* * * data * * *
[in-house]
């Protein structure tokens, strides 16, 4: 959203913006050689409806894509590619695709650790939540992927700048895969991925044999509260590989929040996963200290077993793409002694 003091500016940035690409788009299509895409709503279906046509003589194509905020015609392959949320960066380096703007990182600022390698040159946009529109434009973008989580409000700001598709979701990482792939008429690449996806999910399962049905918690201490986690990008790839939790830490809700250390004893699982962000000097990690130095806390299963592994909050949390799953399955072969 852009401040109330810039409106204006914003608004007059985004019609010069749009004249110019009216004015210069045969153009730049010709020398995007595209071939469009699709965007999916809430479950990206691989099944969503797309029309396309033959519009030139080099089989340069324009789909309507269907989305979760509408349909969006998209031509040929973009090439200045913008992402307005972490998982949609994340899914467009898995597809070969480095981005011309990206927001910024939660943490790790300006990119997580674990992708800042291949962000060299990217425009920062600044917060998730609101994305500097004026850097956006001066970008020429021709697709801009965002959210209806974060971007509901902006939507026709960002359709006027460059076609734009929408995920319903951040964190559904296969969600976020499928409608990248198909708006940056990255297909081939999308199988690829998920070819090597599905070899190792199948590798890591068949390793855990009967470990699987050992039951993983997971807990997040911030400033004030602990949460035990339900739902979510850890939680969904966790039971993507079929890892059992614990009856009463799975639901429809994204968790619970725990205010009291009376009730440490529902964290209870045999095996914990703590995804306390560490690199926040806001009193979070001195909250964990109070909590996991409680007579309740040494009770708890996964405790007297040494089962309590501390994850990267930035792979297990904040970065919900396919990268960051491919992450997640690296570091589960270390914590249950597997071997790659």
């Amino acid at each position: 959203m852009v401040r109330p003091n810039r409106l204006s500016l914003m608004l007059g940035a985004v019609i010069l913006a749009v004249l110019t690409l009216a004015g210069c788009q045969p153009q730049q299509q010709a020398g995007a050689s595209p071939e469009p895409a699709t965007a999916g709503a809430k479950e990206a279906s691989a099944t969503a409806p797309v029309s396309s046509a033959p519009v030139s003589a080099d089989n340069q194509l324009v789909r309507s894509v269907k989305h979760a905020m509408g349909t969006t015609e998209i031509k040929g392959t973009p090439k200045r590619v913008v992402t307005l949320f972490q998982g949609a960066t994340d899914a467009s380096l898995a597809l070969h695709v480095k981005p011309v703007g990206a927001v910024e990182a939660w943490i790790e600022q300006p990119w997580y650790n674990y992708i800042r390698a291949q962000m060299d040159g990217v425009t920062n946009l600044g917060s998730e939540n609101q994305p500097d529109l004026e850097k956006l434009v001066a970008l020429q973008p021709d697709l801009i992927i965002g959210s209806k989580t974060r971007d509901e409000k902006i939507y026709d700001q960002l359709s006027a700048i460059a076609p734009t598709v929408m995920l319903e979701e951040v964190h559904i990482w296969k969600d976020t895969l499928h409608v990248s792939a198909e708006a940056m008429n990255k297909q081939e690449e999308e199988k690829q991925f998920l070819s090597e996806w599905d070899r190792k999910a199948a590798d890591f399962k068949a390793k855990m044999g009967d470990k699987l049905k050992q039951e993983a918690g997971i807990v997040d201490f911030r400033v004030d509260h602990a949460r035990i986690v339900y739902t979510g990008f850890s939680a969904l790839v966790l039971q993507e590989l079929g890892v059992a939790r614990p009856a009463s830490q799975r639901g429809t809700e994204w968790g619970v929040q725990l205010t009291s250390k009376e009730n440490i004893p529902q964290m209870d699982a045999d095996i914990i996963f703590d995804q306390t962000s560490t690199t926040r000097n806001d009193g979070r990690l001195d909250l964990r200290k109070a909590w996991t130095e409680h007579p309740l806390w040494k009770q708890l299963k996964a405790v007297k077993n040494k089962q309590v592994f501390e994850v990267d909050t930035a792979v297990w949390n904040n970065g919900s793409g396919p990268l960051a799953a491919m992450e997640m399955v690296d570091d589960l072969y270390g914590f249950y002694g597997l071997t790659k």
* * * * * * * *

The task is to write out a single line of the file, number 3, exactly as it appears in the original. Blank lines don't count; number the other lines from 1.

């Amino acid at each position: 959203m852009v401040r109330p003091n810039r409106l204006s500016l914003m608004l007059g940035a985004v019609i010069l913006a749009v004249l110019t690409l009216a004015g210069c788009q045969p153009q730049q299509q010709a020398g995007a050689s595209p071939e469009p895409a699709t965007a999916g709503a809430k479950e990206a279906s691989a099944t969503a409806p797309v029309s396309s046509a033959p519009v030139s003589a080099d089989n340069q194509l324009v789909r309507s894509v269907k989305h979760a905020m509408g349909t969006t015609e998209i031509k040929g392959t973009p090439k200045r590619v913008v992402t307005l949320f972490q998982g949609a960066t994340d899914a467009s380096l898995a597809l070969h695709v480095k981005p011309v703007g990206a927001v910024e990182a939660w943490i790790e600022q300006p990119w997580y650790n674990y992708i800042r390698a291949q962000m060299d040159g990217v425009t920062n946009l600044g917060s998730e939540n609101q994305p500097d529109l004026e850097k956006l434009v001066a970008l020429q973008p021709d697709l801009i992927i965002g959210s209806k989580t974060r971007d509901e409000k902006i939507y026709d700001q960002l359709s006027a700048i460059a076609p734009t598709v929408m995920l319903e979701e951040v964190h559904i990482w296969k969600d976020t895969l499928h409608v990248s792939a198909e708006a940056m008429n990255k297909q081939e690449e999308e199988k690829q991925f998920l070819s090597e996806w599905d070899r190792k999910a199948a590798d890591f399962k068949a390793k855990m044999g009967d470990k699987l049905k050992q039951e993983a918690g997971i807990v997040d201490f911030r400033v004030d509260h602990a949460r035990i986690v339900y739902t979510g990008f850890s939680a969904l790839v966790l039971q993507e590989l079929g890892v059992a939790r614990p009856a009463s830490q799975r639901g429809t809700e994204w968790g619970v929040q725990l205010t009291s250390k009376e009730n440490i004893p529902q964290m209870d699982a045999d095996i914990i996963f703590d995804q306390t962000s560490t690199t926040r000097n806001d009193g979070r990690l001195d909250l964990r200290k109070a909590w996991t130095e409680h007579p309740l806390w040494k009770q708890l299963k996964a405790v007297k077993n040494k089962q309590v592994f501390e994850v990267d909050t930035a792979v297990w949390n904040n970065g919900s793409g396919p990268l960051a799953a491919m992450e997640m399955v690296d570091d589960l072969y270390g914590f249950y002694g597997l071997t790659k």